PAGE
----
By Connor Lynch
BURLINGTON — The truck driver involved in a fatal collision with an animal rights protestor outside a slaughterhouse in Burlington has been charged, sparking a conflict between the farming community and animal activist organizations.
The 28-year old driver, who was not named by police, was formally charged by Halton Regional Police on July 20 with careless driving causing death under the Highway Traffic Act, which carries a maximum penalty of a $2,000 fine and/or six months in jail.
Toronto Pig Save activists were protesting just outside the hog plant on June 19 when a 65-year-old protestor was struck by a transport truck and killed.
The protest was specifically opposing Ontario’s recently-passed Bill 156 which, among other things, makes it a criminal offence to impede livestock trucks. The bill was not yet in force at the time of the protest and is not expected to be in force until November, following a 45-day comment period, said a spokesperson for ag minister Ernie Hardeman’s office. In a statement, co-founder of the Animal Save Movement Anita Krajnc, who was charged and acquitted after stopping a transport truck in 2015 at the same location to give water to pigs, said the charges were “feeble and do not amount to justice.”
Meanwhile, a gofundme online fundraiser with a goal to raise $50,000 for the truck driver, raised more than $102,000 in nine days.
The online fundrasier states: “All money raised will go towards covering his legal fees in fighting this unacceptable charge, as well as tending to his mental health needs.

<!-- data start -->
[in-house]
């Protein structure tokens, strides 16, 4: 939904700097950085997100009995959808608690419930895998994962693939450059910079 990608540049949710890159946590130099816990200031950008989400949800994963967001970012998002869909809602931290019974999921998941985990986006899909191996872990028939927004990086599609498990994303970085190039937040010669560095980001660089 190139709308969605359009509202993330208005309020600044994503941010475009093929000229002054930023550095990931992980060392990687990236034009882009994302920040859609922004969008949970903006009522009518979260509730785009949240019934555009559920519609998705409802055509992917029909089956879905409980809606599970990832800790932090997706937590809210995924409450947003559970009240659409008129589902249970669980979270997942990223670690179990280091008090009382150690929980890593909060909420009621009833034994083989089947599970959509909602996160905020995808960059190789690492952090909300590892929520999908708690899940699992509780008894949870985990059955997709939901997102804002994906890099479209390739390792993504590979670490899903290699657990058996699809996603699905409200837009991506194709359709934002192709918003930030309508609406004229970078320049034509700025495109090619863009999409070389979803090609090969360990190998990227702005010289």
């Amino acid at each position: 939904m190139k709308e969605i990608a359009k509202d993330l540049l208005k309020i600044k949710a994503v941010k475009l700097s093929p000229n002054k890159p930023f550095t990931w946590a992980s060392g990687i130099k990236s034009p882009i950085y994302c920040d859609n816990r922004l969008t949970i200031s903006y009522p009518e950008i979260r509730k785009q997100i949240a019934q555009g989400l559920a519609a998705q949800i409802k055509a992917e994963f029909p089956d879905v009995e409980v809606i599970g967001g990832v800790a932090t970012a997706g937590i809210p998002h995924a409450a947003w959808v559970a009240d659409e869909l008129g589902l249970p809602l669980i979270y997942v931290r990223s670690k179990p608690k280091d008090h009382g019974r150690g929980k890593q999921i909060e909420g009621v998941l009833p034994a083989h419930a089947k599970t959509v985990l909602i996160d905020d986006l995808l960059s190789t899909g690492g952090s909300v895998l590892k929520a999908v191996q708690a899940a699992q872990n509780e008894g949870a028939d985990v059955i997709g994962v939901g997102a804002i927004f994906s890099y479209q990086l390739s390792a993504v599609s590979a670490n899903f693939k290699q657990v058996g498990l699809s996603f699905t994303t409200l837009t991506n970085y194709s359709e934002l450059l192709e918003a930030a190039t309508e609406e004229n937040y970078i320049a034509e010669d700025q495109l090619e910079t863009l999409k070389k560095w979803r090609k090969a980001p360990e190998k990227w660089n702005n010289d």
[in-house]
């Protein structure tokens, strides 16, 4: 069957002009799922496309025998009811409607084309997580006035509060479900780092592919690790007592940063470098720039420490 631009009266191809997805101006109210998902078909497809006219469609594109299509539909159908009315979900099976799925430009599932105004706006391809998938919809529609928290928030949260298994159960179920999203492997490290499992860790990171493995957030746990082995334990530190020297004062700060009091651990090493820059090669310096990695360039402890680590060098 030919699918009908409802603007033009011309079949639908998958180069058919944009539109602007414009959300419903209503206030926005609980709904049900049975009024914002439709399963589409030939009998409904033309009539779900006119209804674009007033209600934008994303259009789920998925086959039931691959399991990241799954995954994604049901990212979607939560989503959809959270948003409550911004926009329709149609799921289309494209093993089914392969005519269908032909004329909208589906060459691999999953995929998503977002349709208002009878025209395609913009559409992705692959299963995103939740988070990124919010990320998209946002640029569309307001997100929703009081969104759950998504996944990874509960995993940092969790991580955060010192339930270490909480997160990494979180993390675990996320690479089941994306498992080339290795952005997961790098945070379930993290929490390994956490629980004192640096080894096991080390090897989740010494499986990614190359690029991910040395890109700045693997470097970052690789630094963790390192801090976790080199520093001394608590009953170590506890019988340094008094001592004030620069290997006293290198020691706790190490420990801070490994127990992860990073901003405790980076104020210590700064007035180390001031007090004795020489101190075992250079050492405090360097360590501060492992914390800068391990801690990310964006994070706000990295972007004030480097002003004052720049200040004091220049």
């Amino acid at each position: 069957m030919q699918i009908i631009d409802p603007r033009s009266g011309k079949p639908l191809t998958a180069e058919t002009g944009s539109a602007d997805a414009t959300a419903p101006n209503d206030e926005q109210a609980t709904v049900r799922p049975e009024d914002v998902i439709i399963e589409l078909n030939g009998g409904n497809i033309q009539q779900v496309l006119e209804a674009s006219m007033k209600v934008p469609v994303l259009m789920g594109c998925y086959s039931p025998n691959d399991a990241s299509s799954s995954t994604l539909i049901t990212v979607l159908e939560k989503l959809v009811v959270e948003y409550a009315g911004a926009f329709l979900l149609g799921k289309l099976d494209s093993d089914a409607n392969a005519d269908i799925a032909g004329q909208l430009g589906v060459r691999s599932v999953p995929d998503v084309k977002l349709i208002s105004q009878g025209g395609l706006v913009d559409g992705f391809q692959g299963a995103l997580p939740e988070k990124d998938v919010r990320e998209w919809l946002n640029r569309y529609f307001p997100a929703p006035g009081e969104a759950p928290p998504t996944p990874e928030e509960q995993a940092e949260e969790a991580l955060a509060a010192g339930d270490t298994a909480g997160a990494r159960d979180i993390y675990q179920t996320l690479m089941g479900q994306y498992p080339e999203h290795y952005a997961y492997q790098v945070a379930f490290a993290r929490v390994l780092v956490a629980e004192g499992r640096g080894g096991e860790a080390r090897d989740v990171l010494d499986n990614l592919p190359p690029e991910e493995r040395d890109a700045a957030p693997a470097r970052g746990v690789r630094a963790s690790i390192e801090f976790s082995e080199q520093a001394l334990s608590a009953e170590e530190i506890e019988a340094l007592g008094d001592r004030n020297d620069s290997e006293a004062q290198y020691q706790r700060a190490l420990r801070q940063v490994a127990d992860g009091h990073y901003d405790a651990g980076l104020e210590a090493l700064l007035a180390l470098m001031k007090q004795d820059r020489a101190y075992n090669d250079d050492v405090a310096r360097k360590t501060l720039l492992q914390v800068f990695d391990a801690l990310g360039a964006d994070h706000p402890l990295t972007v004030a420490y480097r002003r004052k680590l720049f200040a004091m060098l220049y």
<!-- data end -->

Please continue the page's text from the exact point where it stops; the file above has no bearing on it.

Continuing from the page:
“This charge is not acceptable to the driver, other drivers in the industry or the agricultural community as a whole. The driver was just doing his job to help feed people around the world, delivering pigs to slaughter.”
Brussels Transport employs the charged driver and in an interview with Farmers Forum company vice-president Tyler Jutzi said it has been the subject of harassment and threats. “Lots of threats to blow up trucks, open them up and let pigs free, burn the slaughterhouse to the ground, that this murderer deserves to suffer for what he did,” Jutzi said.
The company took down its website and social media pages within days of the incident, he said. “I don’t need that kind of harassment in my life.”
More concerning is that the North American Animal Liberation Press Office has offered a reward for information about the driver, including his name, whereabouts and a photo. “What do they intend to do with that information?” Jutzi asked.
The whole situation highlights the importance of Bill 156, he said. “A legal protest does not involve stopping traffic, interfering with transport operations, and most importantly, legal protest does not involve verbally harassing truck drivers. In Canada, you’re entitled to work in a harassment-free workplace.”
Nor is it new; vocal opposition and protests against the truck drivers started around six to eight years ago, he said. “For a long time, the drivers’ side has been ignored. Workplace harassment shouldn’t be ignored.”